In the last two weeks, we’ve covered how CW managers can work with staffing providers to ensure workers’ eligibility and I-9 compliance. Another area of concern is remote contingent workers that companies engage directly as part of their in-house temp pool.

As technology advances and the digital sharing economy grows across the US, more and more workers are opting to work from home or to work remotely. This poses a problem for employers who have an obligation to verify the identity and employment authorization of their employees by physically examining original documentation produced by an employee who must be physically present during the examination. It is not permitted to conduct the process of verification by webcam.

Timing is also as crucial as the process. Completion of the Form I-9, must be done within three business days of the first day of employment, or the first day of employment, if the employment is for less than three business days. The penalties for failing to complete the process within the time limits set include civil fines, criminal sanctions, debarment from government contracts and court orders for payment of back pay and/or hiring individuals discriminated against.

Section 1 of the Form I-9 requiring details of the employee — including name, address, date of birth and Social Security number — must be completed, in all cases, no later than the first day of employment but never before the employee has accepted a job offer. The employer then has a responsibility to examine evidence of identity and employment authorization within three business days of the employee’s first day of employment, and complete Section 2.

Employers are permitted to appoint an “authorized representative” to carry out the verification process but there is much confusion over whether this needs to be a notary public or not. The US Citizenship and Immigration Services website lists a notary public as one of the types of people who may be appointed as a representative and states the Department of Homeland Security does not require the authorized representative to have specific agreements or other documentation for Form I-9 purposes. It also makes the point that an employer remains liable for any violations in connection with the form or the verification process.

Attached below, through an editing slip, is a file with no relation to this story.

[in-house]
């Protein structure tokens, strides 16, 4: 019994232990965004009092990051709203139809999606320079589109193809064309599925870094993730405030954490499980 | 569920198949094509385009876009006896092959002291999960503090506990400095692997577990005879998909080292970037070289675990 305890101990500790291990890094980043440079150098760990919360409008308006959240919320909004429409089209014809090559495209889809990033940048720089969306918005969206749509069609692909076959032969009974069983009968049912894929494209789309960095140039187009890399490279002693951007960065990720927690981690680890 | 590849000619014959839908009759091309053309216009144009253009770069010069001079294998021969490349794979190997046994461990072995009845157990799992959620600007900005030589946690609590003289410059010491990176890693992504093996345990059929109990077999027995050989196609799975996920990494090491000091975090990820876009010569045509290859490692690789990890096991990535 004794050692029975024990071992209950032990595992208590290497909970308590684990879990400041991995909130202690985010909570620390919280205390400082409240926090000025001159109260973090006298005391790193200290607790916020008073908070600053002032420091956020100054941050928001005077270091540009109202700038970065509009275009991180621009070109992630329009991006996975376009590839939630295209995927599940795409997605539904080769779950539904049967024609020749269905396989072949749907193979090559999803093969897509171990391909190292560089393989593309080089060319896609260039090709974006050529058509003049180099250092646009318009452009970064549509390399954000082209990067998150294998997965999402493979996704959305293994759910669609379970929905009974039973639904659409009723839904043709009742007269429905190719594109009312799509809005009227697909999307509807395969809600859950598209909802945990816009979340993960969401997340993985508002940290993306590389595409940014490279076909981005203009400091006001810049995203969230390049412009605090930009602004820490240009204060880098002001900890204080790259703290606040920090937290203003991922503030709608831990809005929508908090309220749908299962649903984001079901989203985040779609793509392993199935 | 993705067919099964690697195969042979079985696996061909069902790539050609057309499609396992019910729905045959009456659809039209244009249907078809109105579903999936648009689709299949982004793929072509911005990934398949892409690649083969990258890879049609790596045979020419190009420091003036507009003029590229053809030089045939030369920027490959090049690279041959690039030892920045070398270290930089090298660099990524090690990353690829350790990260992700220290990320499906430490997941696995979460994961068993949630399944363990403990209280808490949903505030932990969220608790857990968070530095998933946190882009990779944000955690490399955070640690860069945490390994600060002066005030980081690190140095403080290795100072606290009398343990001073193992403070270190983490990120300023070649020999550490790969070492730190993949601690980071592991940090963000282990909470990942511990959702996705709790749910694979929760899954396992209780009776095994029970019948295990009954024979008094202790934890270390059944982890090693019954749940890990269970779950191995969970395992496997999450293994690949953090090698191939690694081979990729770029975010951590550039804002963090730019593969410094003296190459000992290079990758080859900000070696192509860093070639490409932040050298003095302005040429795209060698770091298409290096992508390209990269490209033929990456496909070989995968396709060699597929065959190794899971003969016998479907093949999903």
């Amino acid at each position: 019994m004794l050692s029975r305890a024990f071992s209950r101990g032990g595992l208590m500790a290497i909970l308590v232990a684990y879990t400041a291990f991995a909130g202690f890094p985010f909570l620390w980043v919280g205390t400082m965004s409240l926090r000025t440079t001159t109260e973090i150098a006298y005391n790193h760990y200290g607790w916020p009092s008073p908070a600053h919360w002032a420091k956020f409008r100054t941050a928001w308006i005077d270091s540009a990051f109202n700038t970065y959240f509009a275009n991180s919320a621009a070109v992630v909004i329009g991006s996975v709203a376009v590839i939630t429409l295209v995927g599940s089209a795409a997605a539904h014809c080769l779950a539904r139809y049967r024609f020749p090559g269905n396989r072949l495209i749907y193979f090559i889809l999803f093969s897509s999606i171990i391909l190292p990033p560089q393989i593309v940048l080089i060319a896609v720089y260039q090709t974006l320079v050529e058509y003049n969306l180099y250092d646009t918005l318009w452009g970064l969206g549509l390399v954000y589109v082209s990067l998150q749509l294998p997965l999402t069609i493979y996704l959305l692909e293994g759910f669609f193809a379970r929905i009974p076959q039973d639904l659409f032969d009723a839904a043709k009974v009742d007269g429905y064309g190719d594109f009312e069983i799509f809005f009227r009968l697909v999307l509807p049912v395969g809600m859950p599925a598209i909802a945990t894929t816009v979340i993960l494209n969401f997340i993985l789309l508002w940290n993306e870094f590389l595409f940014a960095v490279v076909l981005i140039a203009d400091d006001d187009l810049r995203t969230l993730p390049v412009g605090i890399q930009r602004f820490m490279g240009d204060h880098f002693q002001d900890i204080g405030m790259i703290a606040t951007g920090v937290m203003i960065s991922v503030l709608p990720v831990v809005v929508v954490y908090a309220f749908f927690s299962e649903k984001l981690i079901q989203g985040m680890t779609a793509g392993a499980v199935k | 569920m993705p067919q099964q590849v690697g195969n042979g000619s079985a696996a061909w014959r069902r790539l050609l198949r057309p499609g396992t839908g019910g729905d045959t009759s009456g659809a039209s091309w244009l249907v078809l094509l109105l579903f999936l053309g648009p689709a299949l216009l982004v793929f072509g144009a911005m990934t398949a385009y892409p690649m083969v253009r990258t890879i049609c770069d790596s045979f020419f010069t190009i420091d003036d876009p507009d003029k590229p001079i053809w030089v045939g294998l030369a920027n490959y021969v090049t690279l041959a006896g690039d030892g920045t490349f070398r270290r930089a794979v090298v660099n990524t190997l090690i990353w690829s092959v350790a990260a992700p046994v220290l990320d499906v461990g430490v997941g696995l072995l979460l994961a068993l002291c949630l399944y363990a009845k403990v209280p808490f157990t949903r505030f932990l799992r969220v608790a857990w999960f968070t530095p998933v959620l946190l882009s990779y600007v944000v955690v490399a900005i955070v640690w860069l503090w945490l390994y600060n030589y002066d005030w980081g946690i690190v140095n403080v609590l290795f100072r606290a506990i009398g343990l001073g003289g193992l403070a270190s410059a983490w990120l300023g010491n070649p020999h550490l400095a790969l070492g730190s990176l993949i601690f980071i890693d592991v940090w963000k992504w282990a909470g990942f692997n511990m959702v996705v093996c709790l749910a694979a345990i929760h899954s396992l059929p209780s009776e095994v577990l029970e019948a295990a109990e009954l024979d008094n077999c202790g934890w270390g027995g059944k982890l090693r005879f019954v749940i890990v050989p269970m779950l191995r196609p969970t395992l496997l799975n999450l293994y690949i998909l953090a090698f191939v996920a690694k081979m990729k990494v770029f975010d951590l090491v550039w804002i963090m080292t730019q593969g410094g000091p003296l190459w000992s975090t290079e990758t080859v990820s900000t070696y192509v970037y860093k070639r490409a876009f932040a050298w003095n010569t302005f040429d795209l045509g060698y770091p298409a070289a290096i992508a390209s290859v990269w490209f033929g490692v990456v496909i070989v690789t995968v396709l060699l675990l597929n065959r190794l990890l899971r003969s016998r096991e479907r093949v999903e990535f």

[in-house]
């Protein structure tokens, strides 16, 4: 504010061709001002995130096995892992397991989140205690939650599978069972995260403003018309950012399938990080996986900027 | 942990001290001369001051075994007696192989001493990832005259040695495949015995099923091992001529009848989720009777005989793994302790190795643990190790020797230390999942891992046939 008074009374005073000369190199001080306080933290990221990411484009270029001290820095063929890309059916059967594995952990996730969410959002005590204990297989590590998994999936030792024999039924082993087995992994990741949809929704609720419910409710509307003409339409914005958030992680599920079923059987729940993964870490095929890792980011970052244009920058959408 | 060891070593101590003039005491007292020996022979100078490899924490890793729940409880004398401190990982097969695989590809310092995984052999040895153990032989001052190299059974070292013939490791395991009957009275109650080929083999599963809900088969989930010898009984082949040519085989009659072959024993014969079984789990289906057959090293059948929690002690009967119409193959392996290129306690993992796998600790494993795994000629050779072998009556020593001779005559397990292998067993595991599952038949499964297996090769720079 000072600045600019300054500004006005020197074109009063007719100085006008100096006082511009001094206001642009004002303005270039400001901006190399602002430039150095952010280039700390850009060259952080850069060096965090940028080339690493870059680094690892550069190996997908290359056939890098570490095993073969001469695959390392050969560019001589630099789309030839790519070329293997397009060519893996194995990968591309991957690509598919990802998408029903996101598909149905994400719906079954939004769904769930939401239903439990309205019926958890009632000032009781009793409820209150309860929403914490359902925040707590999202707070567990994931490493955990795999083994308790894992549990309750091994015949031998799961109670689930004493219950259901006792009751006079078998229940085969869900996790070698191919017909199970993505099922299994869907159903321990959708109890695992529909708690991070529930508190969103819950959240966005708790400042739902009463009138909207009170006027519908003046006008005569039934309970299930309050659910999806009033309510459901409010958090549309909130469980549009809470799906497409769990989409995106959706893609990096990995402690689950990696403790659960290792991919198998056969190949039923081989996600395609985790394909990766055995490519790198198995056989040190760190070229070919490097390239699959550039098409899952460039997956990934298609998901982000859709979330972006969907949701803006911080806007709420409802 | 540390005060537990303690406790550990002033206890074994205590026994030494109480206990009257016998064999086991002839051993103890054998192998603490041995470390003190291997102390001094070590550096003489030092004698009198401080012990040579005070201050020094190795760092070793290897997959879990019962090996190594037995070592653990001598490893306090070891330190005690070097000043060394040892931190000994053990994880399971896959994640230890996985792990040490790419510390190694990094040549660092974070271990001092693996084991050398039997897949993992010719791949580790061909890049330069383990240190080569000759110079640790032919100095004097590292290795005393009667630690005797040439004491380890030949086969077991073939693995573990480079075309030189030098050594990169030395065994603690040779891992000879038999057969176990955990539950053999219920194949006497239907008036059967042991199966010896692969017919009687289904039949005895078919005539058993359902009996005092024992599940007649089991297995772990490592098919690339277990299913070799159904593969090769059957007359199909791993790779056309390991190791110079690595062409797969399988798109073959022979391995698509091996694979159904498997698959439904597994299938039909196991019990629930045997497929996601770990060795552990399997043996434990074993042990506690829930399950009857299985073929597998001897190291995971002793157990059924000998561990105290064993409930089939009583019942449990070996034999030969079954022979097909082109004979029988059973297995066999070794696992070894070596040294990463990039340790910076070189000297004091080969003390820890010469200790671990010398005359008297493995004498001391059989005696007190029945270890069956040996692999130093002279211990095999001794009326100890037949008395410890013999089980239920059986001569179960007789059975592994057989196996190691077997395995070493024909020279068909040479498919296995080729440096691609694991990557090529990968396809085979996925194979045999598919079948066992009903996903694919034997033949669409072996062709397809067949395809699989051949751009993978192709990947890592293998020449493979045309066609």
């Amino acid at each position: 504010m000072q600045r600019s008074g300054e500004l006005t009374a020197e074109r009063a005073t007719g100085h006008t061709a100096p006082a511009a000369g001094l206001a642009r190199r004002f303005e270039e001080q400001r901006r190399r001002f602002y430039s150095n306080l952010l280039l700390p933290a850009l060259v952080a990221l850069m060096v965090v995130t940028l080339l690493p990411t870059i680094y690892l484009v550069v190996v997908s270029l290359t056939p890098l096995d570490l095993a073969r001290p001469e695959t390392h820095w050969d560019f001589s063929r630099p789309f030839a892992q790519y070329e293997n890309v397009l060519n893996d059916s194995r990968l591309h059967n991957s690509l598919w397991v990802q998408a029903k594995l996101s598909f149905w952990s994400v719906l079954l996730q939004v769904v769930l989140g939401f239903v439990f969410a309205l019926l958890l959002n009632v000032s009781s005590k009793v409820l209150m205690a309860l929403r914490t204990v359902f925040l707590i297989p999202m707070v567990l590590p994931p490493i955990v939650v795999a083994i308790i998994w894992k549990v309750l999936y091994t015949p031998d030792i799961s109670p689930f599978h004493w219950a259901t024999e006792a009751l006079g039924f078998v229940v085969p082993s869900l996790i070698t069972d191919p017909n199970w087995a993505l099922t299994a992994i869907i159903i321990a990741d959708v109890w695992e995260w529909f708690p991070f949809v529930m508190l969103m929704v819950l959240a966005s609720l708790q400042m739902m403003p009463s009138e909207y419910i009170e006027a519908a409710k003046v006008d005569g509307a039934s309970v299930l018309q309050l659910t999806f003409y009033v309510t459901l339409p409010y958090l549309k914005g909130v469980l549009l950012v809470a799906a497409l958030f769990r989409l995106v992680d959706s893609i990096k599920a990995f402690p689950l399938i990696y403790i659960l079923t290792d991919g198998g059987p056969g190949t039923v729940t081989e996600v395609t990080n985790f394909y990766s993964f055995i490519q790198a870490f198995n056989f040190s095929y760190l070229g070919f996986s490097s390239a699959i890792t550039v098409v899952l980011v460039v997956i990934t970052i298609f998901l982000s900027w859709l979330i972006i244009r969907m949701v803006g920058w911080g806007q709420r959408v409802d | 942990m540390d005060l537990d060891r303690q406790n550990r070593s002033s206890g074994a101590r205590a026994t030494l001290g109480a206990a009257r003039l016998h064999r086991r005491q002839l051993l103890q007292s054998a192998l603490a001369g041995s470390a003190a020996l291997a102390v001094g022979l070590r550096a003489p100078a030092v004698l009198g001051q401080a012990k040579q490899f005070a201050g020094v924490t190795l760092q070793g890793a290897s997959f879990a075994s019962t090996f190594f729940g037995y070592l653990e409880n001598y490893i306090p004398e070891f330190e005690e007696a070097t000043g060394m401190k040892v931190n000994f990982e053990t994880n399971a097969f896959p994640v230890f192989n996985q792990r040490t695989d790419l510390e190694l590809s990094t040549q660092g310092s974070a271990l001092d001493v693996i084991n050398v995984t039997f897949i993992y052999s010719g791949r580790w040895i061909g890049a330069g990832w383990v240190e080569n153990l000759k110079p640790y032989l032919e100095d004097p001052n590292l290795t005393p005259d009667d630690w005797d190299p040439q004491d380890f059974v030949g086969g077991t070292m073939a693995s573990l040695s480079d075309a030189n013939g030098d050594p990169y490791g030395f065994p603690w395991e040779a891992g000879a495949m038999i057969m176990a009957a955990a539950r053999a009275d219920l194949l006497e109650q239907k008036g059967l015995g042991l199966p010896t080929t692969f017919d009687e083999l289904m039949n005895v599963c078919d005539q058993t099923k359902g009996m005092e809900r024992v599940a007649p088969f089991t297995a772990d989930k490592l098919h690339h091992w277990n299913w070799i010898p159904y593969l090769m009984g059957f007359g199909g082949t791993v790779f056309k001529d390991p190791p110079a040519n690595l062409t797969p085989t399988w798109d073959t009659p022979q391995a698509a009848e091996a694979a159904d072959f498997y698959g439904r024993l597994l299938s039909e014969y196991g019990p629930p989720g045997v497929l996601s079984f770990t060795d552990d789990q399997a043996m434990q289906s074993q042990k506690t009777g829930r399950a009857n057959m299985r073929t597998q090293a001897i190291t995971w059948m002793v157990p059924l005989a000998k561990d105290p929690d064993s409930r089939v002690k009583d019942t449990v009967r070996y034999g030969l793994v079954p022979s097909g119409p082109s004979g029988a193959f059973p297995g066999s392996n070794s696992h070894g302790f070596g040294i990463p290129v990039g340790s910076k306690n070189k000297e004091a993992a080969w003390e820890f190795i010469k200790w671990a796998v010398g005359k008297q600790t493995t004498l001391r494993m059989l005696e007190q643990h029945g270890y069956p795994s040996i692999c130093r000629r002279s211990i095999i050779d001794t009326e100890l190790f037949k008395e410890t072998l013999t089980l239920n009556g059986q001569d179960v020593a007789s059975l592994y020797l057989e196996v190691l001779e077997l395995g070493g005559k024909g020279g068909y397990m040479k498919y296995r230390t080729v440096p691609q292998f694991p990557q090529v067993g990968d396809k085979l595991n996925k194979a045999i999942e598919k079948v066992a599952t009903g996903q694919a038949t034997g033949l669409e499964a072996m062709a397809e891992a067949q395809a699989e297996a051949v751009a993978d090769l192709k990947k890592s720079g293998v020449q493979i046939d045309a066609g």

It is understandable that many employers prefer to use a notary public to act as their authorized representative; they are experienced in the authentication of documents, making them a legitimate resource to use as an authorized representative for checking documentation, conducting face-to-face interviews with remote employees and completing the I-9 form on your behalf. However, there is no requirement for the form to be notarized.

The National Notary Association advises notaries not to “notarize” the documents, as it is not a legal requirement for a notary to authorize a Form I-9. By this, the association means the notary should not be asked to use his or her seal and sign as a Notary Public. And the DHS advises companies that hire a notary public for this purpose: “The notary public is acting as an authorized representative of you, not as a notary. The notary public must perform the same required actions as an authorized representative. When acting as an authorized representative, the notary public should not provide a notary seal on Form I-9.”

There is one exception: in the state of California, the activity of completing an I-9 verification is considered to be “immigration” services, for which the notary must be qualified and bonded. So unless they have these requirements they should refuse to undertake this activity.

The E-Verify system used by many employers across the US is an Internet-based system that compares information from the Form I-9 with government records to confirm that an employee is authorized to work in the United States. The system is both free to users and fast. However, it does not offer employers any alternative to a face-to-face verification.

While it is not a requirement to use a notary public to carry out the verification, many do market these services, but may be reluctant to perform the service unless they have full and accurate instructions or a copy of the email instructing the employee to go to a notary as their authorized representative, together with contact details for the employer in case of any problems.

Employers and staffing firms looking to hire remote workers should be clear about who they can ask to act as their authorized representative, and provide specific instructions to employees as to what they should be asking a notary public to do.

Alternatively, Brian E. Curtis, an attorney at Becker Meisel, advises clients to “digitize” the process, by use of compliance management tools in conjunction with an established compliance agent network. One such network is run by Equifax Workforce Solutions.

Here is some more useful information from USCIS.